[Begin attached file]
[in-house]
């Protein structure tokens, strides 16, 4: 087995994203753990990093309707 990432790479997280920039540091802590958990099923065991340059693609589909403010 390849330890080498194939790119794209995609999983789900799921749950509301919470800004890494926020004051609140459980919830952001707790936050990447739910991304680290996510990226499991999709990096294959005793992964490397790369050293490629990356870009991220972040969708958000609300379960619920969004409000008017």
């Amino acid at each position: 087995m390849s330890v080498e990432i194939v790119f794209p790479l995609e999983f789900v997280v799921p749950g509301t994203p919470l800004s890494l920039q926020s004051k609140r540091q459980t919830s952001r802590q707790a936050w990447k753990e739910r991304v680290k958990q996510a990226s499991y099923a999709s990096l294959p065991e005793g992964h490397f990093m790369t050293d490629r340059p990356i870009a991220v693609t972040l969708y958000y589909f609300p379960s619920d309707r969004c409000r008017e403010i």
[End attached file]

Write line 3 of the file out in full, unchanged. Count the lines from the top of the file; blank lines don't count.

């Amino acid at each position: 087995m390849s330890v080498e990432i194939v790119f794209p790479l995609e999983f789900v997280v799921p749950g509301t994203p919470l800004s890494l920039q926020s004051k609140r540091q459980t919830s952001r802590q707790a936050w990447k753990e739910r991304v680290k958990q996510a990226s499991y099923a999709s990096l294959p065991e005793g992964h490397f990093m790369t050293d490629r340059p990356i870009a991220v693609t972040l969708y958000y589909f609300p379960s619920d309707r969004c409000r008017e403010i």